About ten years ago I penned an article for W&ET titled, "Dan, Dan the Detector Man." It was a short piece about my detecting partner at that time, Dan Hamilton. I wrote it because we shared a great comradery, and no matter how the day turned out, we always had fun. When we weren't detecting we usually sat around a pot of coffee, discussing and planning our next outing. These moments and experiences were real treasures in and of themselves.
Eight years ago I moved from New Jersey to Texas, and almost had to start from scratch again with my detecting. I had to find my way around new areas, ascertain what treasures were to be found, and even learn new techniques to recover them. The hardest part, needless to say, was doing all this without my detecting buddy, Dan. Eventually, I did meet other detectorists here and began hunting with a few of them. We got along well, but somehow things were different. The comradery Dan I had shared was hard to replace. We stayed in touch over the years, and always talked about detecting again whenever I went back to New Jersey to visit my folks, but somehow such excursions never seemed to materialize. One time Dan and his wife Mary were on vacation...another time I did not have more than a day or two to visit, and of course wanted to spend it with my family. Something always seemed to get in the way.
Finally, last September we went detecting together again....for two hours only! Fay and I took advantage of special airfares and returned to New Jersey for a weekend. Not a long time to be sure, but the cost savings were too good to pass up. The dilemma I faced was how to squeeze in a little detecting, and still spend quality time with my parents, brother and sister, and close family friends. It was not going to be easy.
After arriving late Saturday afternoon and spending the day with Mom and Dad, I called Dan and explained my situation. I had about two hours to spend detecting...should we bother? Not to worry, he said! He had lined up a super site about five miles from his house, and we agreed to meet the next day at 11:00 a.m. and hunt hard and fast for the time allowed.
Sunday was a typical fall day in the northeast...temperatures in the 60s, a slight breeze, and lots of sun. I drove the 15 or so miles to Dan's house, and after a quick cup of coffee we put the detectors in the back of his pickup and headed out. On the way we chatted about anything and everything, and it seemed as if the past eight years were non-existent. It was like I had never left New Jersey.
Dan said the site we were to hunt was an old stagecoach stop, and one-time forge, dating back to the early 1800's, just across the road from an equally old inn in Pittstown, New Jersey. The front yard area was especially large, and the land behind the main house was terraced with a barn and assorted outbuildings. The best part? It had never been hunted before!
We arrived at the site, checked in with the owner and began detecting. I very quickly found something else I had missed...the soil of Hunterdon County, New Jersey. It was rich, loamy, and easy to work with...a far cry from the black gumbo I now faced in the Dallas area. In north Texas the soil can be like rock during the hot summer, with fissures and cracks all over. You chisel away to recover your target, and more often than not, it’s a brand new coin that has fallen 10 to 12 inches into these cracks. Quite frustrating to say the least!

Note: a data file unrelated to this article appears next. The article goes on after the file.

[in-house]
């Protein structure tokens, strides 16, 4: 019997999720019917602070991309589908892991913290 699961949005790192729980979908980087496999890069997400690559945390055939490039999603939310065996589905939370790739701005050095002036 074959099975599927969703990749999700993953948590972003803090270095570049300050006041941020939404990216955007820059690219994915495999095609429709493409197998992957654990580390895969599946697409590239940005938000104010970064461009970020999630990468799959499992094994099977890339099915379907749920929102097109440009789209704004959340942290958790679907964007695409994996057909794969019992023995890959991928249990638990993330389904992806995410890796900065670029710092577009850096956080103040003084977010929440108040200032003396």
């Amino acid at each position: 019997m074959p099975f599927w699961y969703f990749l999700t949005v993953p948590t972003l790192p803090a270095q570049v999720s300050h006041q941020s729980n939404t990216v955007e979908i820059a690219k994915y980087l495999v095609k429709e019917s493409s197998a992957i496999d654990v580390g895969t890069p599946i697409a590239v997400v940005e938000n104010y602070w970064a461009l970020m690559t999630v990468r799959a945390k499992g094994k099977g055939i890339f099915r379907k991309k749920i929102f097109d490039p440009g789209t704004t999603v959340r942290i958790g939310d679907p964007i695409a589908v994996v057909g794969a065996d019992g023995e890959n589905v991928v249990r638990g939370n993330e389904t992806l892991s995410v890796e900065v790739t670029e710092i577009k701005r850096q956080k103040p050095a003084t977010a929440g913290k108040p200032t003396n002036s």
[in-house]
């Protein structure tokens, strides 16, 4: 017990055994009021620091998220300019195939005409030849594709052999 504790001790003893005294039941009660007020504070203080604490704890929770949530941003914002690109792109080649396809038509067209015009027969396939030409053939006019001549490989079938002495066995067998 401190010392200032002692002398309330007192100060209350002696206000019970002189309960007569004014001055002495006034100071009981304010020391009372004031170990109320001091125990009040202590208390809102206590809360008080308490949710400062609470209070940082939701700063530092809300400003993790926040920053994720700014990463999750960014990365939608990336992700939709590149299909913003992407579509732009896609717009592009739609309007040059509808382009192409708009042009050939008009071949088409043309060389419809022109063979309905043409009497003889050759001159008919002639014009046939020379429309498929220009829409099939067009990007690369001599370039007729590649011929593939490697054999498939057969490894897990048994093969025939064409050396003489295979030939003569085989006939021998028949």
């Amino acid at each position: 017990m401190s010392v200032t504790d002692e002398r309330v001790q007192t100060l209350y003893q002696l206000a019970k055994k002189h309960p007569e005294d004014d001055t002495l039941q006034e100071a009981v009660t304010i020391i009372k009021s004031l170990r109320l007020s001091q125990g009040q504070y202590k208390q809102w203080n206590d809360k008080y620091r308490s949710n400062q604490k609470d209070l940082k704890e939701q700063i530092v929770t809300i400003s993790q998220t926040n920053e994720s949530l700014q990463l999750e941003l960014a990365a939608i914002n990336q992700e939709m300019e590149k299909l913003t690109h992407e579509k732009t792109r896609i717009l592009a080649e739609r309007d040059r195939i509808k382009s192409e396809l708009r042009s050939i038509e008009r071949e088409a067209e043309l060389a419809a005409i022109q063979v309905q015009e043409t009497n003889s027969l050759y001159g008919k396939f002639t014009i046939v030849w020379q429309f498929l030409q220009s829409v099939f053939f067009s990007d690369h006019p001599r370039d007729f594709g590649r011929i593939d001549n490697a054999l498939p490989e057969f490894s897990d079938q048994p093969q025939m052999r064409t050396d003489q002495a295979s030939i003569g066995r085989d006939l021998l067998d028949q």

During the two hour search we stopped periodically to share finds and techniques, and often merely to poke fun at one another. I had forgotten how much we shared that silly, sometimes stupid sense of humor. Maybe it was just the Yankee in me returning, or maybe it was just years and years of a close friendship. There was the time we were hunting an old picnic grove, deep in the woods, when I thought sure that a bear was about to pounce on me. Fact was, it was Dan rattling the bushes, having a little fun. He also knew that it wouldn’t be long before I'd get even. We went back and forth like that often, and could almost always find something to laugh about.
The results of our Sunday two hour hunt? One XF Indian Head cent dated 1889, found by Dan. My finds? An old lock, a rusted penknife, and an opportunity to enjoy the company of a time tested friend. Somehow I think I beat him out this time around!
I share this story with you not because you will become a better treasure hunter, but because often the best treasure is right under our nose. Friendships are too easily taken for granted, and only missed when they’re gone. I know that many of you reading this article have a friend or buddy with whom you share your hobby. You do this because it's fun, and having fun is an adjunct of this pastime we talk little about. Far too often our priorities are mixed up. We shouldn’t gauge our treasure hunting success by our finds, but rather by the hunt itself, and the people with whom we share the excitement.
Dan and I stay in touch, and we will hunt together again, hopefully many times. I also know that if we never found another thing we'd still have fun. I miss that very much. Good hunting to all of you, and remember to appreciate the intangible treasures you have in this pastime. They're quite often irreplaceable, and by the way...if you are in the field hunting, don't be afraid of that noise in the brush. It's probably just Dan, Dan the Detector Man!